1. You may want to add a couple resources for failover testing purposes, however it isn’t recommended to list every resource on your internal network.
      Remote Access Setup - Network Connectivity Assistant - Configure Corporate Resources for NCA
  31. Enter in your Helpdesk email address and DirectAccess connection name (this name will show up as the name of the connection a user would use), and check Allow DirectAccess clients to use local name resolution and click Finish.
    1. Based on what I could find, checking Allow DirectAccess clients to use local name resolution will allow the DirectAccess client to use the DNS server published by DHCP on the physical network they are connected to.  In the event the Network Location server is unavailable, the client would then use the local DNS server for name resolution; allowing the client to at least access some things via DNS.
      Remote Access Setup - Network Connectivity Assistant - Helpdesk email address - DirectAccess connection name
  32. Click on Configure… next to Step 2: Remote Access Server
    Remote Access Management Console - DirectAccess and VPN - Step 2 Remote Access Server
  33. On the Remote Access Server Setup page, select Behind an edge device (with two network adapters) and ensure you specify a public facing DNS record that DirectAccess will use to connect back to your environment, and then click Next >
    1. NOTE: By default, your domain’s FQDN will be used, so if you have a .local domain, you will want to switch this to your actual .com, .net, .org, .whatever.
    2. As an additional side note, hereis some information from the following KB article on what the differences are between each of the topologies.  From what I gather, using the dual NIC configuration is Microsoft’s best practice from a security standpoint.
      • Two adapters—With two network adapters, Remote Access can be configured with one network adapter connected directly to the Internet, and the other is connected to the internal network. Or alternatively the server is installed behind an edge device such as a firewall or a router. In this configuration one network adapter is connected to the perimeter network, the other is connected to the internal network.
      • Single network adapter—In this configuration the Remote Access server is installed behind an edge device such as a firewall or a router. The network adapter is connected to the internal network.

    Remote Access Server Setup - Network Topology

  34. On the Network Adapters step, select your External (DMZ) and Internal (LAN) adapters.Remote Access Server Setup - Network Adapters - External Internal
  35. Leave the Remote Access Setup screen open and right click on Start button and select Run
    Server 2012 - Run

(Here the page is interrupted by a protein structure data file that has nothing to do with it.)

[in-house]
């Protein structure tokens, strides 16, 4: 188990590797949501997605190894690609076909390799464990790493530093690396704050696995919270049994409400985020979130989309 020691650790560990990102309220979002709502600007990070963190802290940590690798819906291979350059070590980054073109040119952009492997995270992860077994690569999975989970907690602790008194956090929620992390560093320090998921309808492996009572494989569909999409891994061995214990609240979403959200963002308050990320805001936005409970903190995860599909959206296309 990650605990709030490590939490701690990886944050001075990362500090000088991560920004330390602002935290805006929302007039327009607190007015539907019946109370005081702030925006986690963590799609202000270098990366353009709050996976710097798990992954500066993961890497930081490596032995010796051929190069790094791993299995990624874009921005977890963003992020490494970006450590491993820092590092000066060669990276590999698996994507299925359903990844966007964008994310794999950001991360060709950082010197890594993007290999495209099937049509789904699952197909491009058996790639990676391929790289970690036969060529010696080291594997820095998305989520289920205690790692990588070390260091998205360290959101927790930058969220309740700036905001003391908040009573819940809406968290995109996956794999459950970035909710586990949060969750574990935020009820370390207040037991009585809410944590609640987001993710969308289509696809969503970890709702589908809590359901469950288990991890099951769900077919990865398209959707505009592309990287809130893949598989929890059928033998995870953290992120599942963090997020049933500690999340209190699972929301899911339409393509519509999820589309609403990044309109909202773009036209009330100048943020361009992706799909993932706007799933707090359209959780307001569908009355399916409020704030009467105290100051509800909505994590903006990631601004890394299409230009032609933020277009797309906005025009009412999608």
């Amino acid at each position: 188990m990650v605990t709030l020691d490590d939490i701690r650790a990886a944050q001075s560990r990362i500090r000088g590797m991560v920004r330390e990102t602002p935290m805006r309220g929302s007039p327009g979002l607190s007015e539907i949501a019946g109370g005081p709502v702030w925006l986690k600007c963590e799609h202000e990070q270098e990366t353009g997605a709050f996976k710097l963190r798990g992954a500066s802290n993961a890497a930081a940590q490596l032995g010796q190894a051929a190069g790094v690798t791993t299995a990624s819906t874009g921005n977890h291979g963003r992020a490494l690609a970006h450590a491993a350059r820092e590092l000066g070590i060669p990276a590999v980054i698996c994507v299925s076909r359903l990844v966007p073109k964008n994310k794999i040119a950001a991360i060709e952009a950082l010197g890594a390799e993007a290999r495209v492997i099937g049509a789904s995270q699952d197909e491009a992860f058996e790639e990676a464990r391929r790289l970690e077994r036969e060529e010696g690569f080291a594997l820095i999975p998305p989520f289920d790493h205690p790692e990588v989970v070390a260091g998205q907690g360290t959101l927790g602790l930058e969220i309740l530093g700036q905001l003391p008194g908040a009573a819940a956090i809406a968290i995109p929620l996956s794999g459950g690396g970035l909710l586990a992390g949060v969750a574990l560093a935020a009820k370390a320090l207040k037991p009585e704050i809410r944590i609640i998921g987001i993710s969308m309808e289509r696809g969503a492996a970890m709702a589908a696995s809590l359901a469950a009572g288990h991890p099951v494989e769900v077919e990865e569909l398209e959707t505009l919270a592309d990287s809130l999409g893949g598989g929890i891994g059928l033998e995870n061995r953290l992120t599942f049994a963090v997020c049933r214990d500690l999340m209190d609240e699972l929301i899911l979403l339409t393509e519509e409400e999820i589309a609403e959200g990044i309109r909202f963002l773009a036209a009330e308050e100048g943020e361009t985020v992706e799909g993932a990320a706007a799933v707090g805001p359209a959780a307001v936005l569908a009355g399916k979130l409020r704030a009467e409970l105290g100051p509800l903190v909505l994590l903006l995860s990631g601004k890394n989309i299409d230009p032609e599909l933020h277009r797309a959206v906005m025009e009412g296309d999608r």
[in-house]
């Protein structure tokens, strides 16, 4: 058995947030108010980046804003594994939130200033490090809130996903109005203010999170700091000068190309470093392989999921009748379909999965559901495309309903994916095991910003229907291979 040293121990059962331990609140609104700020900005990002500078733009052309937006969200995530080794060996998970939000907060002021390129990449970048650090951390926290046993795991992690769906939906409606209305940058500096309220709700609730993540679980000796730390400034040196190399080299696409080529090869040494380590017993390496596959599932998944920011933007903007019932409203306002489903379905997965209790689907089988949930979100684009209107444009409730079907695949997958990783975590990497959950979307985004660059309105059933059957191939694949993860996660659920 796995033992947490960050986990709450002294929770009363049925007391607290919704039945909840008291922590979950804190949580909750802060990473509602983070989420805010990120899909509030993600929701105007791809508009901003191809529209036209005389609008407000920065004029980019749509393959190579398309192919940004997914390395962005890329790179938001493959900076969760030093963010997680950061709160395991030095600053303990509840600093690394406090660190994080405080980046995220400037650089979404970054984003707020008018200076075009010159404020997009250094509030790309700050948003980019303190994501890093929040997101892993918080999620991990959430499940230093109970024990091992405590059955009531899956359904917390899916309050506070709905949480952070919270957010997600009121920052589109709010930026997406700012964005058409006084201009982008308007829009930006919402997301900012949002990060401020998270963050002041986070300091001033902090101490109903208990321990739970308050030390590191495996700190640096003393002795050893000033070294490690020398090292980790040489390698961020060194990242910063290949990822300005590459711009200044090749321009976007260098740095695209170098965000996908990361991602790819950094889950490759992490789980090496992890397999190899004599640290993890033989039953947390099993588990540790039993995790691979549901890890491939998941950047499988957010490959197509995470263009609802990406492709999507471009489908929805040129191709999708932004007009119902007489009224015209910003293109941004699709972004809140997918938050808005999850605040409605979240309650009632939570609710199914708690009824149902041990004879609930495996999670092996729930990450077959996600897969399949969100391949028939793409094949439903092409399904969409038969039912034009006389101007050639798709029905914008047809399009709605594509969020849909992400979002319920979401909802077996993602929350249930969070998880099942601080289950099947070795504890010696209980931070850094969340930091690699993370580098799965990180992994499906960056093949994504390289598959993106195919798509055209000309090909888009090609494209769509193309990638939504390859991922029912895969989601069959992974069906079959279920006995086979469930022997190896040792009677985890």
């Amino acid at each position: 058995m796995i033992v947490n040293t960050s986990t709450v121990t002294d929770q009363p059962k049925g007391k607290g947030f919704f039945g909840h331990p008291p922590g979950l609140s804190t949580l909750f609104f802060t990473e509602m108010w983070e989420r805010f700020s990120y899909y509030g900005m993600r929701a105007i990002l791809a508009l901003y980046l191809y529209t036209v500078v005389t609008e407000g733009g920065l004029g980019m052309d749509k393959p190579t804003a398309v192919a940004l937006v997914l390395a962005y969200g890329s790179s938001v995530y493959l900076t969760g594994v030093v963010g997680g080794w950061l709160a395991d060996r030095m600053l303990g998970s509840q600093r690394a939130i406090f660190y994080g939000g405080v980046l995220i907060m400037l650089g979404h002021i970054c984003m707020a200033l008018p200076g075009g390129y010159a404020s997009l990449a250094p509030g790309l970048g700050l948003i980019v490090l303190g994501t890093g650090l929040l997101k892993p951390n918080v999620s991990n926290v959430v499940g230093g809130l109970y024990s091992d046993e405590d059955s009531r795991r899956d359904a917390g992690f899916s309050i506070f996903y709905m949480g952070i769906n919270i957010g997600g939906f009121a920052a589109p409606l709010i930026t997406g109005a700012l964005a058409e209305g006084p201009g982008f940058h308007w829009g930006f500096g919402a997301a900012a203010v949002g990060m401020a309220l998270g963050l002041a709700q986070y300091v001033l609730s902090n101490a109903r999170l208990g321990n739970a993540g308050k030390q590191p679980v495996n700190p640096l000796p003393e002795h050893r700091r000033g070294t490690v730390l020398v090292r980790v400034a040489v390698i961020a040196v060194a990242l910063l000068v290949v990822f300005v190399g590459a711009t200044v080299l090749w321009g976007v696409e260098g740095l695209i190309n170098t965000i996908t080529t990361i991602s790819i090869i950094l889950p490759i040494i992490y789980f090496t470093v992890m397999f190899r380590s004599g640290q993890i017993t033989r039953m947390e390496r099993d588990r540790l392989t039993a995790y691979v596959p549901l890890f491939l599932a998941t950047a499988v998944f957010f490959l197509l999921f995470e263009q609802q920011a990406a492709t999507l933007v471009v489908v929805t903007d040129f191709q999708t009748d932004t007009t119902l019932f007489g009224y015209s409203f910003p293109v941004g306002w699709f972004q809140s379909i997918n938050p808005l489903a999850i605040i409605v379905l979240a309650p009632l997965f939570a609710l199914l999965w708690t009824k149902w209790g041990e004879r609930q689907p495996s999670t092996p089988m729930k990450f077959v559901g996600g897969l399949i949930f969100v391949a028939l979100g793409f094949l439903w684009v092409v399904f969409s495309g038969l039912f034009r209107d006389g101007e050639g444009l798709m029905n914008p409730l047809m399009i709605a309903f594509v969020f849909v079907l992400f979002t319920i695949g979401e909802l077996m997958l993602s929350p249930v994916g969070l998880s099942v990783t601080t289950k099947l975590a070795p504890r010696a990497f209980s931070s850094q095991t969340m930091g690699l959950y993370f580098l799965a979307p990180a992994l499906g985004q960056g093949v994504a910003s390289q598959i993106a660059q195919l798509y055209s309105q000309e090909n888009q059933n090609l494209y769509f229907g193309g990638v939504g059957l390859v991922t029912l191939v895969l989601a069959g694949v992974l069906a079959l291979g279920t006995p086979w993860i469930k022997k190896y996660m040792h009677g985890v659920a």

36.  Type mmc and select OK
    Server 2012 - Run - mmc
  37. Click File -> Add/Remove Snap-in…
    mmc - File - Add-Remove Snap-in
  38. Select Certificates and click Add >
    Add or Remote Snap-ins - Certificates
  39. Select Computer account and click Next >
    Certificates snap-in - Computer Account
  40. Ensure Local Computer is selected and click Finish
    Certificates snap-in - Select Computer
  41. Click OK on the Add or Remove Snap-ins machine
    Add or Remove Snap-ins - Certificates - Local Computer
  42. Expand Certificates (Local Computer) -> Personal -> Certificates, right click on Certificates and select Request New Certificate…
    Certificates - All Tasks - Request new certificate
  43. Click Next on the Before You Begin screen
    Certificate Enrollment - Before You Begin
  44. Click Next on the Select Certificate Enrollment Policy
    Certificate Enrollment - Select Certificate Enrollment Policy
  45. Select your template that will support server authentication and click More information is required to enroll for this certificate.  Click here to configure settings.
    Certificate Enrollment - Request Certificates

    1. Note: The WebServers enrollment policy is not something out of the box configured by Microsoft.  You will need to manually login to your certificate authority, duplicate the Web Servers template with the settings you wish, ensure your usergroup can Enroll for a certificate, and then publish it to AD.
  46. On the Subject tab, enter the following values (substituting in your company’s information):
    Common name: da.mydomain.com
    Country: US
    Locality: Honolulu
    Organization: My Company
    Organization Unit: Information Technology
    State: Hawaii
    Certificate Enrollment - Certificate Properties - Subject Tab
  47. On the Private Key tab, expand Key options and check Make private key exportable.  Click Apply when done.